Shawn Maida: Not specifically. I mean, because again I think its like on a per client, per site basis and then whats currently out and compatible. We upgraded one site to 2.9 pretty quickly like after it came out, maybe a week. But like we just didnt have any conflicts on that site and we were getting ready to do some performance work on the site, and so that was like our primary driver was that the template engine had been re-written. And so just before were getting in, were like, “Look, we want to upgrade,” and so we talked to the client about it. We upgraded the site. It was a heck of a lot faster like out the gate after an upgrade. So not like a specific window. I mean, like well like 2.9.1 and 2.9.2 came out like a day apart or something, so like Im not watching the blog, installing it like the moment it comes up.

Emily Lewis: [Agrees]

Lea Alcantara: Do you have a base install for these types of things?

Shawn Maida: Weve gone back and forth with the idea as our team has grown. I know a lot of people do. I know some people have some like amazing scripts to help get them started. We dont.

I think the argument could be made that like saving two hours is like two hours. But weve never done that. Weve talked about it a lot. Were talking about it again now just because the team is bigger. It would be helpful for the people that are like newer on the team and maybe a little more junior to just like give them a kick-start. But, no, we dont have kind of a base install or template to work from.

Lea Alcantara: So now, weve talked a lot about all the different types of upgrade processes, but you also touched on a little bit about whether we should upgrade even like the smaller clients or legacy clients if everything is not broken. Are there points where you can assess whether or not EE is even a good fit for them at all at that point when theyre ready to upgrade or to shift them to another CMS altogether? And if so, how do you decide?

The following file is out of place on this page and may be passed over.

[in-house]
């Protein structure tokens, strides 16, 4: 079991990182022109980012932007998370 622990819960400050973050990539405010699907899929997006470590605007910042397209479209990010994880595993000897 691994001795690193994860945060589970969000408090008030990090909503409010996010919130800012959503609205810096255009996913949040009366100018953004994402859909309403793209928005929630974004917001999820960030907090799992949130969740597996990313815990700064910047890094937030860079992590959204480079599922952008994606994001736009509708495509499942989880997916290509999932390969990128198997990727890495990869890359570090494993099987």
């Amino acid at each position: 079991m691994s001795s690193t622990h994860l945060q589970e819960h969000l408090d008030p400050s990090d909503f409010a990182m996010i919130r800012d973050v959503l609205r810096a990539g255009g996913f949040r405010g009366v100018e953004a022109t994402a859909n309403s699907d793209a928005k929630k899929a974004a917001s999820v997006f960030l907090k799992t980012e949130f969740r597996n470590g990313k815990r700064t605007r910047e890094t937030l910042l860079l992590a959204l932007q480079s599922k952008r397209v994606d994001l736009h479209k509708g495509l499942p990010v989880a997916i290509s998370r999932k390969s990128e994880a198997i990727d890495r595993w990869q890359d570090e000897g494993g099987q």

Shawn Maida: Sure. Weve traditionally, like I think many of us like have been, we were an EE shop. And I think everybody over the last like year or two has started to explore what other options exist, in large part because there are just good options now.

Lea Alcantara: Right.

Shawn Maida: For a long time it was like EE or bust. Theres just nothing else that I even want to touch.

Lea Alcantara: Yeah.

Shawn Maida: So I do think its something to consider. I think our path is probably a little different in that a lot of direction were going when we look at that is like from EE to custom.

Lea Alcantara: Yeah.

Shawn Maida: And because we spent like years like building out really complex custom systems in ExpressionEngine that probably really, like if you step back, like arent content managed. Like its not what the CMS was for in my opinion.

Lea Alcantara: Right.

Shawn Maida: We were building out like heavy business rules. And so I think for us, we have come to a place where were like now keeping an EE site and having a custom app that might do some sort of business logic like payment processing or access checking or something. But I do think its reasonable to look at on the really small sites, its like, “Do you need EE or will Statamic work with the little sites?”

Lea Alcantara: Yeah.

Shawn Maida: Because sometimes its just a matter of cost and some of that cost is maintenance costs, you know?

Lea Alcantara: Youre right.

Shawn Maida: It is. Maybe Craft is a good option because you dont need anything complicated. One-click updating does work. I think that we should always be I think for a long time as a community it was like “everything goes in EE.” And I think to be responsible now, we really should step back and try and figure out if the stuff were using is a good fit.

Emily Lewis: So you mentioned that at this point most of your upgrades are hourly. Im just curious if youve ever done pricing, like if you have a retainer client, could an upgrade fall under the retainer or if its a brand new project and youve put in “one upgrade is included” in the fixed price for that project, how are you approaching your costs from a business perspective, and how much if anything do you just suck up yourself?